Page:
When you see the Silver Serpent make its appearance, with all of the shock and size of a "Battle of the Planets" scene of devastation, "Wonder Woman" #43 seemed like it could have gotten something right. But then when Achilles steals his shtick from the Strontian Gladiator (he himself derivative of the 70s LSH), or when that commando gorilla popped back up, or the meaningless build up for an antagonist for Diana was ... well, it's surely no "Secret Six," that's for certain.

There's no actual Thor in "Thor" #609, which (sort of) addresses the brilliant undertones developed in "Siege: Loki" and made good on some aspects of Asgardian divinity, but it was a collection of good scenes that didn't necessarily make a story.

"G.I. Joe: Cobra 2" #4 was all right, as Chuckles continues his one-man war against Cobra and for the first time the Joe team gets some solid intel. As with "Angel," the art didn't go a long way to help here, doing allrght in telling the story but not as well on distinguishing the characters or the setting. And that was one weird ending.

"Ultimate Comics Avengers 2" #1 was -- like "Last Stand of New Krypton" -- great when it did what was working. Ultimate Frank Castle was amazingly effective, a dedicated engine of murder and mayhem. But once Nick Fury got involved, it all went pear-shaped and even Ultimate Frank agreed with an ending that verged on being insulting.

"Transformers" #6 had some interesting dialogue moments and the return of Menasor, but the internecine struggles between parties who should theoretically be on the same side didn't seem to add up. The action scenes also seemed a little intimate for the size of the parties involved, but Optimus Prime lathers on his traditional doses of inspiration and courage, which many enjoy.

The "Meh" Pile Not good enough to praise, not bad enough to insult, not important enough to say much more than the title

"Fraggle Rock" #1, "Action Comics" #889, "Green Hornet" #3, "Detective Comics" #864, "Invincible" #71, "Gotham City Sirens" #11, "Amazing Spider-Man" #629, "Green Lantern Corps" #47, "Captain America" #605, "Justice Society of America" #38 (Nazis again, huh?), "Fall of the Hulks: Red Hulk #4, "Justice League: The Rise of Arsenal" #2, "Fantastic Four" #578, "Superman" #699, "Iron Man: Public Identity" #1, "Tank Girl: The Royal Escape" #2, "Teen Titans" #82, "Web" #8, "Garrison" #1, "Jack of Fables" #45, "New Avengers" #64, "A-Team War Stories: Murdock" #1, "Scalped" #37, "X-Force" #26, "Unknown Soldier" #19, "Thunderbolts" #143 and "Aladdin: Legacy of The Lost" #3.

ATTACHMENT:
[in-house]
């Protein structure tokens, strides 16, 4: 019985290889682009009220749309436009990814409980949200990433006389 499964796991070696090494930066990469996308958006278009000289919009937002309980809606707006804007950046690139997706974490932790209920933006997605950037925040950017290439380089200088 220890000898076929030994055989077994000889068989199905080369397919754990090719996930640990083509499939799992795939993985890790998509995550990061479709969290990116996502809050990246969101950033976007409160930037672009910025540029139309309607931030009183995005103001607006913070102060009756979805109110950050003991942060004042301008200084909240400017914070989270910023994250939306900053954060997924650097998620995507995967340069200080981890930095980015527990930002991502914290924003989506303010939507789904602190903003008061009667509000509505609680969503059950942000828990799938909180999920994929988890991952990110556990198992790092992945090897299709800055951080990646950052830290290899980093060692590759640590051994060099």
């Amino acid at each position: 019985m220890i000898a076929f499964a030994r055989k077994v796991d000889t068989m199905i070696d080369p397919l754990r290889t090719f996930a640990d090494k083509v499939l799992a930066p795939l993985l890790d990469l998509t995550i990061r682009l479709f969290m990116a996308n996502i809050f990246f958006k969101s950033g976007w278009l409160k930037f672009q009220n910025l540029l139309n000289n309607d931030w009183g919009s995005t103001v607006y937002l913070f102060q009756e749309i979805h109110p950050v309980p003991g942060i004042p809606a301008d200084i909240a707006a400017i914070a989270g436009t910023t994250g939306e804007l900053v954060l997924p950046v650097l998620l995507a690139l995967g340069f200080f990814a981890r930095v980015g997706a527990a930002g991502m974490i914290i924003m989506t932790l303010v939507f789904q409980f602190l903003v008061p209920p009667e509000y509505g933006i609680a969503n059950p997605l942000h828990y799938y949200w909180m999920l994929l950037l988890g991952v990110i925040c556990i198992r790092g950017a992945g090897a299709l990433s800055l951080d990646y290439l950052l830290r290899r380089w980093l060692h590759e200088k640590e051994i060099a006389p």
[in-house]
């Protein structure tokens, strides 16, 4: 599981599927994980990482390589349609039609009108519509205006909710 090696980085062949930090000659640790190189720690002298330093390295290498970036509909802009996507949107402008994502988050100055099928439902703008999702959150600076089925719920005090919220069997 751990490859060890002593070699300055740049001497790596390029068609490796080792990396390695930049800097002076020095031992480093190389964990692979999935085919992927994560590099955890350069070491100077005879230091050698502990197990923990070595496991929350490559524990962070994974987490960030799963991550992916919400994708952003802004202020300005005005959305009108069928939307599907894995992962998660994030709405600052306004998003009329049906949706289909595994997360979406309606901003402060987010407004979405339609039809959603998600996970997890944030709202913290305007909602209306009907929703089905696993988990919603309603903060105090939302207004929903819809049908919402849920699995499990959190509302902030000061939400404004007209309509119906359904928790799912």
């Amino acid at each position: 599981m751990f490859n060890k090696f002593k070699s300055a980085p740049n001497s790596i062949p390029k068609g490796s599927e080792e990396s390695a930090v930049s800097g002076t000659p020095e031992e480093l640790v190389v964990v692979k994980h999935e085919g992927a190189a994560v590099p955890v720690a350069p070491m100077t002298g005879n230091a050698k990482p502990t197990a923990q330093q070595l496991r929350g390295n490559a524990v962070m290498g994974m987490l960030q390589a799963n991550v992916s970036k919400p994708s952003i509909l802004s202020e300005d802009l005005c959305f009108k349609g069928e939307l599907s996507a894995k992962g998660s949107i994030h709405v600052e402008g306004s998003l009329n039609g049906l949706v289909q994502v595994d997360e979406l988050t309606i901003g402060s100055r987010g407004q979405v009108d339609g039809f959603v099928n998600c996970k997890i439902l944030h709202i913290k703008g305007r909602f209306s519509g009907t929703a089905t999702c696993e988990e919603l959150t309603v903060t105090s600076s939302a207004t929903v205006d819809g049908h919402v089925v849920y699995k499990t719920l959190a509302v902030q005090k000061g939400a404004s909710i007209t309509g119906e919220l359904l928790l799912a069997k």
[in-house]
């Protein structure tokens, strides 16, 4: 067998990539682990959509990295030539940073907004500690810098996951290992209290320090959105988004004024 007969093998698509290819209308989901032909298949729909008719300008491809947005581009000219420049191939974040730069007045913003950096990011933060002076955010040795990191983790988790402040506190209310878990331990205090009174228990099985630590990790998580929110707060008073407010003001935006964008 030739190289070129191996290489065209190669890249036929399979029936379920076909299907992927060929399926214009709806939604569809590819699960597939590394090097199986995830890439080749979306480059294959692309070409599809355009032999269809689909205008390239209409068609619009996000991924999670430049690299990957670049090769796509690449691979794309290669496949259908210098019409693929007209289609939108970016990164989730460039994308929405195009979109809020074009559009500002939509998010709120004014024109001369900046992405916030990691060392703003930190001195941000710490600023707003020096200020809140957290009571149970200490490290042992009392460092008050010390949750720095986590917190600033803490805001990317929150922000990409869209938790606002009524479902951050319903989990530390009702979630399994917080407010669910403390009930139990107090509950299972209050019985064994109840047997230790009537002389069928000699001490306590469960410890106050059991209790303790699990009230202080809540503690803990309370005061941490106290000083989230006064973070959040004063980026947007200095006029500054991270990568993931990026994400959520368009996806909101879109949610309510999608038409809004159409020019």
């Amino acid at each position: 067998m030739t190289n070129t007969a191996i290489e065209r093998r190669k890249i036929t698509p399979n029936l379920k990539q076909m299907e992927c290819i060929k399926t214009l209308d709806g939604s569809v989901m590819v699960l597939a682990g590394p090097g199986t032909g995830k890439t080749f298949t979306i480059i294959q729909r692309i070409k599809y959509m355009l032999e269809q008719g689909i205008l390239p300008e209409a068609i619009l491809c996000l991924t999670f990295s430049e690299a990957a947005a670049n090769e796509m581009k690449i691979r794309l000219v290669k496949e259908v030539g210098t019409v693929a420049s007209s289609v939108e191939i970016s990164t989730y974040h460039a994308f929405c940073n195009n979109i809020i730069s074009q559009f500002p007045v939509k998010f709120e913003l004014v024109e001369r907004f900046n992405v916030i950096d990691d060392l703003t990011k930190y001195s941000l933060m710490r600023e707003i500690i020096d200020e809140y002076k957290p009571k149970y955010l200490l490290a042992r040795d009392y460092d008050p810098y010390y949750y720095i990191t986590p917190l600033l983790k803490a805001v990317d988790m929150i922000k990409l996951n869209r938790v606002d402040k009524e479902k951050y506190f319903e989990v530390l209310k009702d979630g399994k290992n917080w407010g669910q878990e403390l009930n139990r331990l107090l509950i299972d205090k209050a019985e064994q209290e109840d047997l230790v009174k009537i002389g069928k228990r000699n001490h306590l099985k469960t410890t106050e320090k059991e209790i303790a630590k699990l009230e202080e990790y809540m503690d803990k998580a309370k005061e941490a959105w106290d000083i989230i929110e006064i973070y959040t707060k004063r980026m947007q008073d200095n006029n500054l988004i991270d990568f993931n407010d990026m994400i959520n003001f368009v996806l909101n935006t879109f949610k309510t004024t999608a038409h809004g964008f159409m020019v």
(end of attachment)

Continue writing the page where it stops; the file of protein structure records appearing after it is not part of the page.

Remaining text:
No, just ... no ... These comics? Not so much ...

"Outsiders" #29 never had a chance. It started off with a vampire super model. Oy. From there, it moved on to an antagonist named -- and this is not a typo -- Stake. Vampire. Versus a guy named "Stake." Really. In this day and age. Wow. That's ... that's really terrible. Wow.

If the first half of "Superman: Last Stand of New Krypton" #3 was indicative of the entire comic book, it would have been a winner. With artwork that verged on being epic from Pete Woods, crashing down to New Krypton with a sense of grandeur. Unfortunately, the second half plods and builds Zod up in a way that's less than elegant, Braniac doesn't quite live up to his world-conquering reputation and this crossover is never ending. The tail end of it killed the good part.


If the God of Fear, the God of Mischief, The Silver Serpent and Ultimate Frank Castle had their way, this could have been really great. As it was, it was tolerable but not admirable.


Three very solid purchases still beat a literal mountain of "meh" and associated misfires. Not by much, though.


Got a comic you think should be reviewed in The Buy Pile?  If we get a PDF of a fairly normal length comic (i.e. "less than 64 pages") by no later than 24 hours before the actual issue arrives in stores (and sorry, we can only review comics people can go to stores and buy), we guarantee the work will get reviewed, if remembered.  Physical comics?  Geddouttahere.  Too much drama to store with diminishing resources.  If you send it in more than two days before comics come out, the possibility of it being forgotten increases exponentially.

Also: a big thank you to the comic book publishers who've been kind enough to send PDF review copies, as it allows more time for more comics to get read.

There are now two official ways to get Hannibal Tabu's blog-related wisdom. For all personal things, there's Hannibal's relaunched Soapbox and for his views on the weird, wild world there's The Hundred and Four, where I also post (mostly) weekly commentary tracks about these reviews.